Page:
Mechanical Engineering and Industrial Design
School of Engineering and Built Environment
Griffith University
Gold Coast QLD, Australia

Poor is the pupil who does not surpass his master. - Leonardo da Vinci


Engineering Materials (ENG1017)

The following topics are covered in this course:

  1. Introduction to Engineering Materials,
  2. Atomic Structure and Interatomic Bonding,
  3. Structure of Crystalline Solids,
  4. Properties of Metals,
  5. Failure of metals
  6. Metallurgy basics
  7. Ceramics,
  8. Polymers,
  9. Composites,
  10. Corrosion and Degradation,
  11. Electrical Properties of Materials, and
  12. Literature review workshop.
The course considers the fundamental properties of metals and non-metallic materials. Students are introduced to the atomic and microstructure of materials and their relationship to mechanical and electrical properties. The course explores the mechanical concepts of stress, strain, elongation and material failure (including testing) and the phenomenon of electrical conduction. See the Course Profile for more information.

Fromer Course

Computational Statics and Dynamics (ENG6522) [Recently, fully updated by Professor Stefanie Feih.]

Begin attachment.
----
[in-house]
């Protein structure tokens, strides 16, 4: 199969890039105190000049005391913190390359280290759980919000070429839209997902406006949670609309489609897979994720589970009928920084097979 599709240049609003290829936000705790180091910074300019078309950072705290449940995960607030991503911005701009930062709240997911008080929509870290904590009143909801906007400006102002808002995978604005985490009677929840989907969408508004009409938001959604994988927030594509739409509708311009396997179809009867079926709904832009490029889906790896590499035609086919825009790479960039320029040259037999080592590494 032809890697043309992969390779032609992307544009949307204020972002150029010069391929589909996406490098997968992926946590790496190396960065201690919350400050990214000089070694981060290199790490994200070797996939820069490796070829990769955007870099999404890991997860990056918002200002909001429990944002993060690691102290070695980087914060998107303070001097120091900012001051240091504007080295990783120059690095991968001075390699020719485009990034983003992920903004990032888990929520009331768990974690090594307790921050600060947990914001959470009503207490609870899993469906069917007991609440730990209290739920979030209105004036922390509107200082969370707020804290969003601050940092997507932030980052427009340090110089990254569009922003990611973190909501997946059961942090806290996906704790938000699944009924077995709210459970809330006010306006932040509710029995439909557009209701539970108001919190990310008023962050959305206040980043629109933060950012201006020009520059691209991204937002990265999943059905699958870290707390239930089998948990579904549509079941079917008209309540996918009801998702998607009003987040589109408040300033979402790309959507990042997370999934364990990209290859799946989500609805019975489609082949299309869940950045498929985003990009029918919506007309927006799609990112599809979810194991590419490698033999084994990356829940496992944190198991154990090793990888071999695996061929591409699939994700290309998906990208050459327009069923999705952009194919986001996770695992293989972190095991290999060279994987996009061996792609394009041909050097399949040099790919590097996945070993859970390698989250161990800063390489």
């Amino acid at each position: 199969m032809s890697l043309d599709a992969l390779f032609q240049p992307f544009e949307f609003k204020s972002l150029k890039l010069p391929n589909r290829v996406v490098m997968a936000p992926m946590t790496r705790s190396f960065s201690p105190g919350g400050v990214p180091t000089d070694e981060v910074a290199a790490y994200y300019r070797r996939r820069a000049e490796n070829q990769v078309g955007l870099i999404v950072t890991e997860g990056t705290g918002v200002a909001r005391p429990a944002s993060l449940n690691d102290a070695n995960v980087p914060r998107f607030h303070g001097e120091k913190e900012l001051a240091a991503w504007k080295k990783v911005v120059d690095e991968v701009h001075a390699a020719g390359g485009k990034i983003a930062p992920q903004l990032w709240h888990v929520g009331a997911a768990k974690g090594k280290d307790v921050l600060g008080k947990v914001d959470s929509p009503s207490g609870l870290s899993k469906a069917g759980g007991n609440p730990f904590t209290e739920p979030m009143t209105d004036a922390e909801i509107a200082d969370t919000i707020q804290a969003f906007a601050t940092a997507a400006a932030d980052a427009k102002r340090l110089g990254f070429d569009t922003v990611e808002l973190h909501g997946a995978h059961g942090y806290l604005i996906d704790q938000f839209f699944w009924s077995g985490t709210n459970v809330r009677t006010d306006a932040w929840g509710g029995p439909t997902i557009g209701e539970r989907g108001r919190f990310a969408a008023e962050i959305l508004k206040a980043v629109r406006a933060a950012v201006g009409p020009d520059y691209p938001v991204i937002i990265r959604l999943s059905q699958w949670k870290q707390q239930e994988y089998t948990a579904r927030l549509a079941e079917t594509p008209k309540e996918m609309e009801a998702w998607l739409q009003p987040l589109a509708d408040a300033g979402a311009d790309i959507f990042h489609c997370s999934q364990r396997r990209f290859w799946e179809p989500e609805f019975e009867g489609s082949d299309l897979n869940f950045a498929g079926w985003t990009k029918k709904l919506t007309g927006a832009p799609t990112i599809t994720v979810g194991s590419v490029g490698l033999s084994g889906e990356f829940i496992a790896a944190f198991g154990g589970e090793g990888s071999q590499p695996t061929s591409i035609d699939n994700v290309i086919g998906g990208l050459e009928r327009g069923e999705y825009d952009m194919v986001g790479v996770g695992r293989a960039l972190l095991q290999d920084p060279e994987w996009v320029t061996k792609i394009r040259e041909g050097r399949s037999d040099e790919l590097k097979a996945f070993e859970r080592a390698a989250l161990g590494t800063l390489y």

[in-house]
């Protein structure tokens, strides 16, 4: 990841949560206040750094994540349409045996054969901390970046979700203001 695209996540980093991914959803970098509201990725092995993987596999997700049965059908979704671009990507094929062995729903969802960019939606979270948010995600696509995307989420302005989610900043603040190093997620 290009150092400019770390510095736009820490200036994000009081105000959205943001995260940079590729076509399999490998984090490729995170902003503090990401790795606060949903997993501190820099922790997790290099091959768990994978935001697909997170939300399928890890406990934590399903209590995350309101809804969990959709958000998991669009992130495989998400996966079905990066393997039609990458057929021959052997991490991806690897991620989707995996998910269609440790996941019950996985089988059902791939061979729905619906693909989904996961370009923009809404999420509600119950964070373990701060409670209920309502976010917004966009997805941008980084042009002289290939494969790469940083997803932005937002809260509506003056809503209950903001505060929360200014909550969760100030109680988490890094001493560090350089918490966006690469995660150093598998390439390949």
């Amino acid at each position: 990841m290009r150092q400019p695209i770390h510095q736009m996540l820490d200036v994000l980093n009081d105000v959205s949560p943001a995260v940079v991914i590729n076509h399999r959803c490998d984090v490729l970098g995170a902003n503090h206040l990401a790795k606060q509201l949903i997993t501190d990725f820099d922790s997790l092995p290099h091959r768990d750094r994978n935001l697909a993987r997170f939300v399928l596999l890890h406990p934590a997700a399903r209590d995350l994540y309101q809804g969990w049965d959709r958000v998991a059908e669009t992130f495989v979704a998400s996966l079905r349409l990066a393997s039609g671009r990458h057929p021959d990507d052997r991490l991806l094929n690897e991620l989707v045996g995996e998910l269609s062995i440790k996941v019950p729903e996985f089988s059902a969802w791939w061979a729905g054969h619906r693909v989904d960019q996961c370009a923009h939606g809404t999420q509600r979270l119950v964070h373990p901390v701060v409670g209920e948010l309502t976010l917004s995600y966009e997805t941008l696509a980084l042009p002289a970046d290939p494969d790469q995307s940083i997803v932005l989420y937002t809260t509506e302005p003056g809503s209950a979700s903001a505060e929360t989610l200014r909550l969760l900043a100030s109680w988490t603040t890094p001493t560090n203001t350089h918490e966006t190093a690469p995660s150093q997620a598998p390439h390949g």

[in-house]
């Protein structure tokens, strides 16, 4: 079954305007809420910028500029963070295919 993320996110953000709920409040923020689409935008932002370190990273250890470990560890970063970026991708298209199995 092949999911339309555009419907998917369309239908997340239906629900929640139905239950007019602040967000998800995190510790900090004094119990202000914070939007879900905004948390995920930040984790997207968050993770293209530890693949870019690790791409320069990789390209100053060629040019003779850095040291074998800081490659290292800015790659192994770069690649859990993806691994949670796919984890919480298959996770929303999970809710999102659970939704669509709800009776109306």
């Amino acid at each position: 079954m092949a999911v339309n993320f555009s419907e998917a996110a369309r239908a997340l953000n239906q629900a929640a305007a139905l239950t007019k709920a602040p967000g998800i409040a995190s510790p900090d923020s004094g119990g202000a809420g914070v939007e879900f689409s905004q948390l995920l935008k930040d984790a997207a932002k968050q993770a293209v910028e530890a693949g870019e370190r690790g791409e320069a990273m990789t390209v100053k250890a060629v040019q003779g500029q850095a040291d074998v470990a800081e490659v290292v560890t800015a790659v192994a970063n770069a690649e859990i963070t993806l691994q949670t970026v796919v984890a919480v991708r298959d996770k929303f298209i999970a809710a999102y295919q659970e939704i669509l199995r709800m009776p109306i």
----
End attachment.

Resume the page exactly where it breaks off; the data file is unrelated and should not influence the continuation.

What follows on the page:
The finite element method is regarded nowadays as the standard tool to solve engineering problems in the industrial and academic context. A significant contribution to the success of this method is based on the development of powerful computer hard and software during the last decades. Many user-friendly commercial packages are available which allow the numerical treatment of real engineering problems on personal computers or even notebooks. The method itself integrates the basic knowledge of engineering materials, mathematics, mechanics (statics and dynamics), computing and programming, and computer-aided design that students would acquire in the first two years of their undergraduate studies. The problem of determining forces and displacements, stresses and strains or the vibrational behaviour is fundamental to many applied areas of mechanical engineering including transportation (automotive, aviation, or naval structures) or plant engineering. This course presents continuum mechanical basics and computational algorithms that are used to analyse engineering components and structures under arbitrary loading conditions. Furthermore, students will gain skills in the use of a state-of-the-art finite element analysis package to further deepen their knowledge in the areas of stress/strain analysis and dynamical behaviour. However, only who thoroughly understands the finite element theory, concepts and involved algorithms will be able to obtain reliable and realistic results from this powerful method. The ability to critically analyse and interpret numerically obtained results is a prerequisite for the responsible application of this method in any engineering field. See the Course Profile for more information.